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Kazakhstan to hold Eurasian Economic Union-European Union forum

  • Written by Douglas Green

ALMATY (TCA) — On the initiative of Kazakhstan’s head of state, the European Union has come to a point where it cannot rule out normal bloc-to-bloc relations with the Eurasian Economic Union. Both sides are certainly looking for a fair deal, but political reasons may also represent a barrier to be overcome.

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EEU two years later: expansion and unbalance. The case of Kyrgyzstan

  • Written by Douglas Green

LONDON (TCA) — It is almost two years now that Belarus, Kazakhstan, and Russia proceeded with the formation of the Russian-led Eurasian Economic Union (EEU), a step forward from their Customs Union. Armenia and Kyrgyzstan afterwards joined the Union, and as things stand today the EEU is consolidating and trying to transform the principles that hold it together from just good will into a well-regulated system.

Read more: EEU two years later: expansion and unbalance. The case of Kyrgyzstan

Uyghur minorities in Central Asia: an ethnic group between hammer and anvil

  • Written by Abdul Aziz

URUMQI, China (TCA) — China has offered its military support to Afghanistan to combat terrorism, which may spread toward Central Asia and the western Chinese province of Xinjiang bordering Kyrgyzstan and Kazakhstan. This brings us back to the problem of the Uyghurs and the long list of ethnic minorities “without land” such as the Laps and the Basks in Europe, the Tamils, the Sikhs, the Kurds, and the Kashmiri in Asia. The nearly 10 million strong Uyghur nation, now mostly located within China, clash with the so-called national integrity of UN member states, with problems and solutions that not always match.

Read more: Uyghur minorities in Central Asia: an ethnic group between hammer and anvil

Daesh (IS) and criminal syndicates after the gold of Central Asia

  • Written by Douglas Green

LONDON (TCA) — Recent reports from various sides concerning the increasing lack of cash flow for Daesh (IS) in the Near East due to difficulties in its Turkish oil smuggling chain add a new dimension to the already existing threat of extremist forces’ concentration in Afghanistan bordering the southern republics of Central Asia. Ever increasing assessments of the area’s world-class gold mining reserves must have drawn the attention of gang leaders of Taliban, Al-Qaeda and Daesh looking for alternative baits and a motive behind their “spring offensive” in Afghanistan and beyond.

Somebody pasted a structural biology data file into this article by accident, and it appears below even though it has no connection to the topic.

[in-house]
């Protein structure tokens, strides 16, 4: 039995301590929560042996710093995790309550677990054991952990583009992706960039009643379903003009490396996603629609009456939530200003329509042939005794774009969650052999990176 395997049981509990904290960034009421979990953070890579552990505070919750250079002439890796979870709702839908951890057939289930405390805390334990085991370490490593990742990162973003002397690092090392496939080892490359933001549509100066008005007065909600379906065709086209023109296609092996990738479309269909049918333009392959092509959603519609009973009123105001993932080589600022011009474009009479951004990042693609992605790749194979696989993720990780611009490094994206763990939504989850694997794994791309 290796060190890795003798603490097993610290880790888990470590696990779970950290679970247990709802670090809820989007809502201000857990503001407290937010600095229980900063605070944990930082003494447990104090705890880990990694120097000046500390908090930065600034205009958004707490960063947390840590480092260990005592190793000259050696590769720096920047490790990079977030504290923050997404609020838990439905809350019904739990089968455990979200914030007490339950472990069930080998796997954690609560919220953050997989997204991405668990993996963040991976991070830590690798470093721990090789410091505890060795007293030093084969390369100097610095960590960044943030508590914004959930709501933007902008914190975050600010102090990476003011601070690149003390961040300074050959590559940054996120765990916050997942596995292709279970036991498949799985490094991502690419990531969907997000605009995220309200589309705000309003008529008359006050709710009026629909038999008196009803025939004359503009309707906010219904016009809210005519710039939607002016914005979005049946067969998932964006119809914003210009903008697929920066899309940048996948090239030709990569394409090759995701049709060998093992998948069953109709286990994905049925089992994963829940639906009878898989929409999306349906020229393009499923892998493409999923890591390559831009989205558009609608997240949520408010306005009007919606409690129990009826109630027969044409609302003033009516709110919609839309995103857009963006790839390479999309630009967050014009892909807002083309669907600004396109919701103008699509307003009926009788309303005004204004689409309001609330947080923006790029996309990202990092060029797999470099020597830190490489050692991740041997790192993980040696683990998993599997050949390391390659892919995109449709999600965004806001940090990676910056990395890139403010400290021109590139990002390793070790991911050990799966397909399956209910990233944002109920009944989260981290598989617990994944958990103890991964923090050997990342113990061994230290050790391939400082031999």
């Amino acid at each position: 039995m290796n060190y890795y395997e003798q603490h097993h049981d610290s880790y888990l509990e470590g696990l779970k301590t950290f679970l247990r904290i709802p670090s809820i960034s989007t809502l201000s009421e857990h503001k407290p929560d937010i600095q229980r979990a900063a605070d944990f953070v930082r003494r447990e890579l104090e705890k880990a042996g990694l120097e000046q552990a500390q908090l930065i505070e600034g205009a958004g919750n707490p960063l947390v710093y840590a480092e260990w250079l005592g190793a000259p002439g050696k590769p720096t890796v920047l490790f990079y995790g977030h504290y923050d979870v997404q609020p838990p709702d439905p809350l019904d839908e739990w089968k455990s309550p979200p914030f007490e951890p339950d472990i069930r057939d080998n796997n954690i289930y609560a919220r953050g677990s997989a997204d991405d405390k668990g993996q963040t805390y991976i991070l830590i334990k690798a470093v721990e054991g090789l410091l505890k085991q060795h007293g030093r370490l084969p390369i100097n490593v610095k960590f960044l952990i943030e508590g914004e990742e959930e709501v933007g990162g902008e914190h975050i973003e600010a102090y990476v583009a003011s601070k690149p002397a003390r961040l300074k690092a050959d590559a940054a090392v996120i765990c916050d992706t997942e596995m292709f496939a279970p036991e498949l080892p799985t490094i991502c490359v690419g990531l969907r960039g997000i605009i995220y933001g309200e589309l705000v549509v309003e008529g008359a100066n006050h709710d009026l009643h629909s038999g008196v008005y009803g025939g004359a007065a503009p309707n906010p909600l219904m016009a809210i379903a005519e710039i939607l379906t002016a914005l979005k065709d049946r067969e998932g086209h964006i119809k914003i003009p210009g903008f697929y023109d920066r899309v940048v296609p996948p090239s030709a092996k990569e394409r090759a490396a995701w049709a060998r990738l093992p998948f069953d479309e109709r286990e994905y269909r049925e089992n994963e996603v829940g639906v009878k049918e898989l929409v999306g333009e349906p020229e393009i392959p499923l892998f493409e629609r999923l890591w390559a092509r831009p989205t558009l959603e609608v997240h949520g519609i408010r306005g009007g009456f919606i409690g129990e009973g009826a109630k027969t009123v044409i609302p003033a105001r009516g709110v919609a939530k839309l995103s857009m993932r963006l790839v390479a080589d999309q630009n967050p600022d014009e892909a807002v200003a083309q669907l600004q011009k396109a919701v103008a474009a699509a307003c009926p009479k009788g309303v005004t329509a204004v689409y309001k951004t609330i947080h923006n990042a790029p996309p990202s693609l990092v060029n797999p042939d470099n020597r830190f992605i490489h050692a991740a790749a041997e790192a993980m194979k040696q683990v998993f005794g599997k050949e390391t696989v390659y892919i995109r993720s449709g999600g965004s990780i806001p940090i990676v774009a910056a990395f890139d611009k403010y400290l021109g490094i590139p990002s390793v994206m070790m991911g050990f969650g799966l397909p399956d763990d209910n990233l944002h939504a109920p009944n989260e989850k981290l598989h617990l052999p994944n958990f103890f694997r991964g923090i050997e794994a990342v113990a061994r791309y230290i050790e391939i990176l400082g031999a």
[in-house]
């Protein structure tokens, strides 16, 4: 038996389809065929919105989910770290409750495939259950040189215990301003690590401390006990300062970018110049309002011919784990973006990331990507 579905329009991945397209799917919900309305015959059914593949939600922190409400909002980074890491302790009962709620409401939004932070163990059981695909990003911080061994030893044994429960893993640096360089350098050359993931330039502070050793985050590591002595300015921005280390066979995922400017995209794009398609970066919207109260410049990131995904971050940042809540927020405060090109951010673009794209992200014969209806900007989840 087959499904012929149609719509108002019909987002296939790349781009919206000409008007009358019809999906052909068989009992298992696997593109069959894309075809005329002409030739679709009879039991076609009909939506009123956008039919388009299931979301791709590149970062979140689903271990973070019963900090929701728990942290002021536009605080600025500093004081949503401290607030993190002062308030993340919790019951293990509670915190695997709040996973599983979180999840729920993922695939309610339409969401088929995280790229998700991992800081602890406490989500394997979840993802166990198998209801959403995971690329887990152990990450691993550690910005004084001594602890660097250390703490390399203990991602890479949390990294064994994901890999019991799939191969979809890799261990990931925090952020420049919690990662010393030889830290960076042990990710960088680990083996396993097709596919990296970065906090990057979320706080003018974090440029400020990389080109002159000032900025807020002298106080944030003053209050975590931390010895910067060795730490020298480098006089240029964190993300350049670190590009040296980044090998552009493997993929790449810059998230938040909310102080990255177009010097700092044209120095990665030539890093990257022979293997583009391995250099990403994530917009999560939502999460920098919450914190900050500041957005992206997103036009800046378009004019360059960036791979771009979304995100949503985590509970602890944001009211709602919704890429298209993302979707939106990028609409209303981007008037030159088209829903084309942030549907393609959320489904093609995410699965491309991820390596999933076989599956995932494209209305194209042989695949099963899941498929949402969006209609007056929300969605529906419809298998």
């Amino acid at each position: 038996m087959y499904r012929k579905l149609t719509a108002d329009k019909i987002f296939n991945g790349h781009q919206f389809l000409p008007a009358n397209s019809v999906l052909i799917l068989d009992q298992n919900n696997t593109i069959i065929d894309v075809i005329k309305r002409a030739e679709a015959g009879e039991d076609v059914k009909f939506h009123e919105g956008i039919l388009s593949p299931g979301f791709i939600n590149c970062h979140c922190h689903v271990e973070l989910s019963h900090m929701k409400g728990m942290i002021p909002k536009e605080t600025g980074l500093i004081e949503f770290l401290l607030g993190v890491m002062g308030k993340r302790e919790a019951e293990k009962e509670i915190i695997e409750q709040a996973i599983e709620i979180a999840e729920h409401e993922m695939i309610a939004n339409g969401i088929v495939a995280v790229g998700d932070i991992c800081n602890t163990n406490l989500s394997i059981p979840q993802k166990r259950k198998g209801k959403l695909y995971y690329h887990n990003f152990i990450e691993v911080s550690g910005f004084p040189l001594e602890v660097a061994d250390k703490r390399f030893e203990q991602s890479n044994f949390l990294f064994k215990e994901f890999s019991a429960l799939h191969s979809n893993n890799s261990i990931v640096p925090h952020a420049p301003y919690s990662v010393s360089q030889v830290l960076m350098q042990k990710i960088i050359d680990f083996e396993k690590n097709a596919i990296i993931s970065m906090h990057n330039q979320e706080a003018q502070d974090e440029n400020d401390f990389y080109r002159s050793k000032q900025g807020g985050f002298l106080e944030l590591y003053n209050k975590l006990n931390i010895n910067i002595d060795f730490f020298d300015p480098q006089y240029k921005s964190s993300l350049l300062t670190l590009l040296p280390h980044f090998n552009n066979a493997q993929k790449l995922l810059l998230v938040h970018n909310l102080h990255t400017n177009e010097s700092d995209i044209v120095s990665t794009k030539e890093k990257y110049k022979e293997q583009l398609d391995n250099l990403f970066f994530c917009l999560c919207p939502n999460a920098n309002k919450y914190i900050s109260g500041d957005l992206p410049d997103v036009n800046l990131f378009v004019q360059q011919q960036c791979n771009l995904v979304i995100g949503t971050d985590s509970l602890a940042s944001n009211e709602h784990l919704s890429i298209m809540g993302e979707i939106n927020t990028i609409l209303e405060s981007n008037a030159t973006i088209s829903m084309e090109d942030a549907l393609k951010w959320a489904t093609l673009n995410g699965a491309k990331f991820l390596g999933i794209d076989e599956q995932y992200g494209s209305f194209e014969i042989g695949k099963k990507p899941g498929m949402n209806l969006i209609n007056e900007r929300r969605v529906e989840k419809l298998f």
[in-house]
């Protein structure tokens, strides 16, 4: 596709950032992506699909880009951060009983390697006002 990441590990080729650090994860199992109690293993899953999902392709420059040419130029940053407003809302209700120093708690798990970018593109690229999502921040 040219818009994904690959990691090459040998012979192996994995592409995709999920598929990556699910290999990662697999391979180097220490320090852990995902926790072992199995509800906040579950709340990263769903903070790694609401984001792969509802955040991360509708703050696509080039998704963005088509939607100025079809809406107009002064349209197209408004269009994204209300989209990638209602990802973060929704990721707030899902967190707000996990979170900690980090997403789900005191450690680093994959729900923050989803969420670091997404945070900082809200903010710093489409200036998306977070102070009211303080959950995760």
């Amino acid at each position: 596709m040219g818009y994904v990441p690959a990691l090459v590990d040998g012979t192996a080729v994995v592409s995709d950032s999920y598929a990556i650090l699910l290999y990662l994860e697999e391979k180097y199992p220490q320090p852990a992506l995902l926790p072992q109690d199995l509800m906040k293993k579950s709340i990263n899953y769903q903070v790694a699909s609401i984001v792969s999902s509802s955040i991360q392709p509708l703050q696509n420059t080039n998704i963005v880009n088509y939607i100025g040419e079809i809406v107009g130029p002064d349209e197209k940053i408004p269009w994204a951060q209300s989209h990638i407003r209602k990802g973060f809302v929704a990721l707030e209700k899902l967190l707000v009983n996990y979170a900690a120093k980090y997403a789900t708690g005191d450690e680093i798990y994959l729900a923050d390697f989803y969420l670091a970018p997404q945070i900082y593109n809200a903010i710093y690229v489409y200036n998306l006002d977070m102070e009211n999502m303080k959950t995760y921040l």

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Afghanistan’s mining industry controlled by terrorists and gangs

  • Written by Abdul Aziz

OSH, Kyrgyzstan (TCA) — Precious metals and stones, along with ferrous and non-ferrous metals, worth according to some estimates up to 3 trillion dollars are waiting under Afghanistan’s soil to be exploited. But to do so appears to be a remote dream at best for mining entrepreneurs given what happens on the ground rather than beneath it, leaving mining activity to thugs and terrorists whose variety in Afghanistan is hardly less rich.

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Central Asia’s ‘Karabakhs’ may be even more dangerous than the original

  • Written by Paul Goble

BISHKEK (TCA) — As Kyrgyzstan and Uzbekistan have been involved in tensions concerning disputed border areas in the Ferghana Valley, a densely populated region shared by Kyrgyzstan, Tajikistan and Uzbekistan, we are republishing an article by Paul Goble, entitled “Central Asia’s ‘Karabakhs’ may be even more dangerous than the original”, originally published by the Jamestown Foundation’s Eurasia Daily Monitor, which draws a parallel between the Caucasus and Central Asia. The article is below:     

Read more: Central Asia’s ‘Karabakhs’ may be even more dangerous than the original

Central Asia reviving old cooperation schemes with Iran

  • Written by Douglas Green

LONDON (TCA) — With the recent removal of the sanctions on Iran, Europe and the former Soviet republics have jumped on the platform to announce “breakthrough” deals on the occasion. Today most of those “new” deals are in fact a lot older, and it will take several years before a concrete benefit will be achieved both for Central Asia and Iran. Today Iran needs every bit of cash to cope with its huge socioeconomic problems while Central Asia access to the sea and alternative export routes has always been of high priority.

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Turkmenistan’s gas sales: the choice between cash and ash

  • Written by Charles van der Leeuw